Sandi HallIn the following year, Sandi was commissioned to write a made-for-television drama, Just Passing Through. Its theme is love thorugh time, suggesting that deep love can span the centuries but always brings immeasurably difficult challenge. The drama screened nationwide on New Zealand’s flagship television channel, Television One.

During this time, she also had published several short stories, which were included in anthologies. One, The Exploding Frangipani, includes her short story In the Fresh Lap of the Crimson Rose. This was an anthology of erotic writing. Sandi’s tale contains no direct sex and only the merest touch of implicit sex. “I wanted to show how language itself is erotic – the story is mainly about a garden, though hints at Pan’s arrival at the end,” she explains.

A hiatus in her writing happened in the early 90’s because the shadow of tragedy fell across her family. Because of it, she returned to Canada for some time, later living in England in an effort to trace some family roots.

Sandi HallShe returned to New Zealand in 1997, to find the country in the grip of millennium fever. Wondering what she could do to mark this epochal time, she conceived and produced the Millennium Festival of the Children, which saw a girl and a boy (ages 8- 12) from 88 countries come to New Zealand to be billeted with their peers while attending an 8 day Festival. This included the Children’s World Parliament, held in New Zealand’s Parliament Buildings, and producing the Children’s Charter of Children’s Rights. This document rests in the Parliamentary Library, and is believed to be the first charter of rights written by children for children. Its first point is ‘All children have the right to be safe.’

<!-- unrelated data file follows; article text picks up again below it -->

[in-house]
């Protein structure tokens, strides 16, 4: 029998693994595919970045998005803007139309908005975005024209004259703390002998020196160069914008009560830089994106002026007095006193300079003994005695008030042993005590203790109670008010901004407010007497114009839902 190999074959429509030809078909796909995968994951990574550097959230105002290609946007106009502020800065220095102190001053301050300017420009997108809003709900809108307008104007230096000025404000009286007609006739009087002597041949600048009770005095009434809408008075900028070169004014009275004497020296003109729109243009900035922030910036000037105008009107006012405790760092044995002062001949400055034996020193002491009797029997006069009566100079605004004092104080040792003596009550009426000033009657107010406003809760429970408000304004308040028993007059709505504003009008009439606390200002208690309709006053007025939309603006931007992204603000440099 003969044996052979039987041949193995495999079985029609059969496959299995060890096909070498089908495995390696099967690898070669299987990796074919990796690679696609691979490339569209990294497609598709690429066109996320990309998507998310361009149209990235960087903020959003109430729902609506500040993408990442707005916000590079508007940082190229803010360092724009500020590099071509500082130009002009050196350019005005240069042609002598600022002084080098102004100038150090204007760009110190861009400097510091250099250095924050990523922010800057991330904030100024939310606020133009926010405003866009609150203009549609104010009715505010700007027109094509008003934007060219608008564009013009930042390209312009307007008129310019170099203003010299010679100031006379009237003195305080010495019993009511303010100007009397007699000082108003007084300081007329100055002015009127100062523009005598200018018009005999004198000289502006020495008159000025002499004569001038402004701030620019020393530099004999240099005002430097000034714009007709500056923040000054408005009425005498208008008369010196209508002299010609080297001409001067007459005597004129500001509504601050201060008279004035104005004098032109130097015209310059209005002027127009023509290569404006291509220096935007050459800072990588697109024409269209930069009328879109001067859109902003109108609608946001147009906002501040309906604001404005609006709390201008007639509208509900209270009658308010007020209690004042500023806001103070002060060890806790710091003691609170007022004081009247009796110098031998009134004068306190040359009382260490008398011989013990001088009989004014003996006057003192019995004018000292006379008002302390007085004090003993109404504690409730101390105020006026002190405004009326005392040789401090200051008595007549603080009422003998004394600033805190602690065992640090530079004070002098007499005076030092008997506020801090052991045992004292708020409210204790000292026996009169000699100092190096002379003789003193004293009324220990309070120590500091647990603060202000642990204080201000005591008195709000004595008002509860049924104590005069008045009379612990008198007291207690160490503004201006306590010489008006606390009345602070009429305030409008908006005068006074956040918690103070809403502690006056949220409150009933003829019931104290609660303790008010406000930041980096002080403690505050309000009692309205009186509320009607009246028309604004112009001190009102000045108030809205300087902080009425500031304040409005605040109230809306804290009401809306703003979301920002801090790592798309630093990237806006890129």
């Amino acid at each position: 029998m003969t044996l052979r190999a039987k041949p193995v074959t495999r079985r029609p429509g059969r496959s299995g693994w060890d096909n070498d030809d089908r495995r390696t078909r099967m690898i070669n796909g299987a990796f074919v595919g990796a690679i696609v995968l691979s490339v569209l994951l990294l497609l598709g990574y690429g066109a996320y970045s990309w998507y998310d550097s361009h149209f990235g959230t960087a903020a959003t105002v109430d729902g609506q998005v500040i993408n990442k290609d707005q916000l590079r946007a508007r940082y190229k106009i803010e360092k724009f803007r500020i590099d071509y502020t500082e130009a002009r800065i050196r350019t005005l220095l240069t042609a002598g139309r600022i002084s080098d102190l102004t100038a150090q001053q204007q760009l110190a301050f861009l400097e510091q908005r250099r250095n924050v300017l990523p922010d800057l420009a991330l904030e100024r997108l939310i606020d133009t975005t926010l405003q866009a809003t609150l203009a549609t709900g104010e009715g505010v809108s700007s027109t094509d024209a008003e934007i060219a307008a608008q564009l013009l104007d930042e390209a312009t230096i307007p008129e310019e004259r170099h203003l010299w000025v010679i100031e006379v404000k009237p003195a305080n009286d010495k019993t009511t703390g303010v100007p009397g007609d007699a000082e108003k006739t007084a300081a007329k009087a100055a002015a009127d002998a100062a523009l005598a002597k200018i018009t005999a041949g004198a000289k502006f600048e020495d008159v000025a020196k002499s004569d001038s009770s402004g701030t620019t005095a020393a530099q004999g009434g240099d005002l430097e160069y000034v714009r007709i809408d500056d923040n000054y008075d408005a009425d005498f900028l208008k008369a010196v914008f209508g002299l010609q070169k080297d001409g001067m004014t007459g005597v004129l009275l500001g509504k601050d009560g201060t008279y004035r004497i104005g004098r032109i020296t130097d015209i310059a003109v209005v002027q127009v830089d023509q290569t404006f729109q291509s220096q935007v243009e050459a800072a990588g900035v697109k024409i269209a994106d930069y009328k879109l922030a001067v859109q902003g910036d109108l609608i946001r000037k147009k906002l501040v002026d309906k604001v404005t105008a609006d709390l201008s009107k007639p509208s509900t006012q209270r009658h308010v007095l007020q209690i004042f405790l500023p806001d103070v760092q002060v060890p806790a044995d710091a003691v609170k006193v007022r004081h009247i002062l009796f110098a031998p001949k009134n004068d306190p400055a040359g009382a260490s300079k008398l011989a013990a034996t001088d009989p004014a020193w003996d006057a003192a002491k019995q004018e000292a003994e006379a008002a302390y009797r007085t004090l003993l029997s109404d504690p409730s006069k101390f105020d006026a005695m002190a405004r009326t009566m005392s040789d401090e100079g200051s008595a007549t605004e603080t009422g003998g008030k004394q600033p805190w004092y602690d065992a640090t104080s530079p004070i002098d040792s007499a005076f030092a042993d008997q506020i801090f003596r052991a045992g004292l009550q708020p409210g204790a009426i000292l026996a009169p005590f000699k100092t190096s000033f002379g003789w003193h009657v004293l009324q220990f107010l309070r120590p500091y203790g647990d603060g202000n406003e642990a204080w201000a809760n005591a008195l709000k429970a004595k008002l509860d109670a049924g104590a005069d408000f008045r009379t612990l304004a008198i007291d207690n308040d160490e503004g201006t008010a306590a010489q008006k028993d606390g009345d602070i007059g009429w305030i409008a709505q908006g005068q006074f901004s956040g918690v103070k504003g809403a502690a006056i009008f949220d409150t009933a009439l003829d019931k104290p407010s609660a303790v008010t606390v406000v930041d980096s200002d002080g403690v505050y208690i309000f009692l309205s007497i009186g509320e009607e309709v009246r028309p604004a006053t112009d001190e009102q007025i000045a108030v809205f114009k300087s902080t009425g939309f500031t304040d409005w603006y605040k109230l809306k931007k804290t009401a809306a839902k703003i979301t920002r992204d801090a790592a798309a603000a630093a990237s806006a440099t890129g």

She settled in Wellington, New Zealand’s capital, and began to teach WRIT101 at Victoria University there. This course specifically addresses the successful writing of academic essays. She has written a booklet about the strategies necessary for an essay to earn a top grade, titled Essay Power - and how to get it. For more information and to buy, click here.

Sandi HallHer next novel, Rumours of Dreams, written for an adult readership, was published by Australia’s Spinifex Press in 1999. This novel is perhaps the most provocative of her work to date, challenging as it does the roots of Christianity. The beginning and end of the novel are set in modern times, but the bulk of the book is set in the Mediterranean 2,000 years ago. In her main characters of Mary, and Santer, Sandi explores ancient Mediterranean society, researching those times in depth to give a startling new perception of what created the rise of Christianity.